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Britain’s foremost female historian reveals the true story of this key figure in the Wars of the Roses and the Tudor dynasty who began life a princess, spent her youth as a bastard fugitive, but who finally married the first Tudor king and was the mother of Henry VIII.

Weir perfectly combines the dramatic colour and timing of an historical novelist with the truth to fact of a scrupulous historian’ The Times
Britain’s foremost female historian reveals the true story of this key figure in the Wars of the Roses and the Tudor dynasty who began life a princess, spent her youth as a bastard fugitive, but who finally married the first Tudor king and was the mother of Henry VIII.

Elizabeth of York would have ruled England, but for the fact that she was a woman. Heiress to the royal House of York, she schemed to marry Richard III, the man who had deposed and probably killed her brothers, and it is possible that she then conspired to put Henry Tudor on the throne.

Yet after marriage to Henry VII, which united the royal houses of Lancaster and York, a picture emerges of a model consort - mild, pious, generous and fruitful. It has been said that Elizabeth was distrusted by Henry VII and her formidable mother-in-law, Margaret Beaufort, but contemporary evidence shows that Elizabeth was, in fact, influential.

Alison Weir builds an intriguing portrait of this beloved queen, placing her in the context of the magnificent, ceremonious, often brutal, world she inhabited, and revealing the woman behind the myth.

Reviews

The compelling drama of Elizabeth’s life, the traumatic perils she faced as a young woman, the murder of her brothers by Richard III and the later mystery of Perkin Warbeck, are richly presented.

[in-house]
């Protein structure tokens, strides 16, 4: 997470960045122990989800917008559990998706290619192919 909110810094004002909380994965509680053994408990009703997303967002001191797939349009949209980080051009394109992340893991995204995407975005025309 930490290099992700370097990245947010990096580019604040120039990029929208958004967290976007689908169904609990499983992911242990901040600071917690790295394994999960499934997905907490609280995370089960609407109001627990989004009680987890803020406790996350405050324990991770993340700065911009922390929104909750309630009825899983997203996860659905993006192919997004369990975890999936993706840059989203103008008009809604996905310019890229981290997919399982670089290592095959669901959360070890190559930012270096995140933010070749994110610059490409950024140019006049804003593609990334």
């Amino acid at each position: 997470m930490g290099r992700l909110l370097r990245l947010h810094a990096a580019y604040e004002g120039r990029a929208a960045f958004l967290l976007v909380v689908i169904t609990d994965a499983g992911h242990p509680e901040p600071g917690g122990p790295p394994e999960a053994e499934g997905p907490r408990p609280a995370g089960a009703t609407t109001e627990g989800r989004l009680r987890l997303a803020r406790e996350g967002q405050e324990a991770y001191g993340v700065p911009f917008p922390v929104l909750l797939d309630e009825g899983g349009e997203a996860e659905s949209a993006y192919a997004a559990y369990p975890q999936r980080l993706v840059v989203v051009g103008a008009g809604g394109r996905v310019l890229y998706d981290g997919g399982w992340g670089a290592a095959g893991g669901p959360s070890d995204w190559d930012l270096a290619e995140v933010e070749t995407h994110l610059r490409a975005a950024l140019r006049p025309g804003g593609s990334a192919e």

Iain Finlayson, The Times

A meticulous scholar... Weir sincerely admires her subject, doing honor to an almost forgotten queen

New York Times

The great asset of this book is the combination of the political and the personal… Weir is a fine writer with a wonderful gift for description.

Linda Porter, Literary Review

Weir has a shrewd sense of what will seize the imagination of the keen historical amateur.

The Independent

Weir adheres to the conventional story without giving much weight to new theories, preferring instead to stick with the facts about daily life for a Plantagenet princess-turned-Tudor queen.

Lesley McDowell, Herald

[Weir] has a good eye for period detail – and her re-creation of the late 15th century domestic and ceremonial world is terrific.

Dan Jones, Sunday Times

A new perspective…underpinned by the same careful delineation between facts and speculation observed in her biographies.

Independent (Web)

Weir builds an intriguing picture of this queen, placing her in the magnificent but often brutal world she inhabited.

Lancashire Evening Post

Alison Weir’s comprehensive, compelling and very readable portrait of Elizabeth reveals not just her life and times but the woman behind the myth.

Morecambe Bay Visitor

Once again, [Weir] perfectly combines the dramatic colour and timing of an historical novelist with the truth to fact of a scrupulous historian.

Iain Finlayson, The Times

This biography of Edward IV’s daughter neatly bridges Alison Weir’s previous books on the Plantagenets and Tudors… Behind the book’s easy style there is some serious scholarship.

Stephen Coulson, Lady

Weir’s sympathetic and detailed biography reassesses the life of a woman whose role in public life…has been underrated by historians

Mail on Sunday

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Formats & editions

  • Paperback

    9780099546474

    August 1, 2014

    Vintage

    576 pages

    RRP $27.99

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  • EBook

    9781448191383

    November 7, 2013

    Vintage Digital

    576 pages

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